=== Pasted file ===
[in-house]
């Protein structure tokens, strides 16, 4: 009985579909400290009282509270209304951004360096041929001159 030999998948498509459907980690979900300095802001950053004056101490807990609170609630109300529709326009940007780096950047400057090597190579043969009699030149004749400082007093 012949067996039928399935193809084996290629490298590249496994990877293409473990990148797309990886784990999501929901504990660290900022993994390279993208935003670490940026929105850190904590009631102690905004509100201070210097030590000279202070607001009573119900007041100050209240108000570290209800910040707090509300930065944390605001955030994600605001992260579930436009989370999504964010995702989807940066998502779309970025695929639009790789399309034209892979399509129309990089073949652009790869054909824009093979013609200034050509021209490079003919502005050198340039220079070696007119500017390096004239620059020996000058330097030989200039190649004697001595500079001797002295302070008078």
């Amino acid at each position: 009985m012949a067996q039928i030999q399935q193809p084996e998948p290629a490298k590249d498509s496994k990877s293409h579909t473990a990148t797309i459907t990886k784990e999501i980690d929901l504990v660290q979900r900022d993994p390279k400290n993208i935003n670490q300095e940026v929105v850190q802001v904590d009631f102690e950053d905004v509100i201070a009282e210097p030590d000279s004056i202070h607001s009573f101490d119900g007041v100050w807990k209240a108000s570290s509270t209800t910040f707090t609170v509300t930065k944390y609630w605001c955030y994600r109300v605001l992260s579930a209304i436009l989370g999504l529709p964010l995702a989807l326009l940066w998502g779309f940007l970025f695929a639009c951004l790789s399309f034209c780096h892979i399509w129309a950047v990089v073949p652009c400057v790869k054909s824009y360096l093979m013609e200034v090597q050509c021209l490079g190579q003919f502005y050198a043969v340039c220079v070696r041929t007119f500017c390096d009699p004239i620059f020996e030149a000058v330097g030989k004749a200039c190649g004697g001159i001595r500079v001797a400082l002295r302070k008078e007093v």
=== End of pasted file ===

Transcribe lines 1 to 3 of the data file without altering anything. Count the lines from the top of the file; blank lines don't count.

[in-house]
């Protein structure tokens, strides 16, 4: 009985579909400290009282509270209304951004360096041929001159 030999998948498509459907980690979900300095802001950053004056101490807990609170609630109300529709326009940007780096950047400057090597190579043969009699030149004749400082007093 012949067996039928399935193809084996290629490298590249496994990877293409473990990148797309990886784990999501929901504990660290900022993994390279993208935003670490940026929105850190904590009631102690905004509100201070210097030590000279202070607001009573119900007041100050209240108000570290209800910040707090509300930065944390605001955030994600605001992260579930436009989370999504964010995702989807940066998502779309970025695929639009790789399309034209892979399509129309990089073949652009790869054909824009093979013609200034050509021209490079003919502005050198340039220079070696007119500017390096004239620059020996000058330097030989200039190649004697001595500079001797002295302070008078």
């Amino acid at each position: 009985m012949a067996q039928i030999q399935q193809p084996e998948p290629a490298k590249d498509s496994k990877s293409h579909t473990a990148t797309i459907t990886k784990e999501i980690d929901l504990v660290q979900r900022d993994p390279k400290n993208i935003n670490q300095e940026v929105v850190q802001v904590d009631f102690e950053d905004v509100i201070a009282e210097p030590d000279s004056i202070h607001s009573f101490d119900g007041v100050w807990k209240a108000s570290s509270t209800t910040f707090t609170v509300t930065k944390y609630w605001c955030y994600r109300v605001l992260s579930a209304i436009l989370g999504l529709p964010l995702a989807l326009l940066w998502g779309f940007l970025f695929a639009c951004l790789s399309f034209c780096h892979i399509w129309a950047v990089v073949p652009c400057v790869k054909s824009y360096l093979m013609e200034v090597q050509c021209l490079g190579q003919f502005y050198a043969v340039c220079v070696r041929t007119f500017c390096d009699p004239i620059f020996e030149a000058v330097g030989k004749a200039c190649g004697g001159i001595r500079v001797a400082l002295r302070k008078e007093v």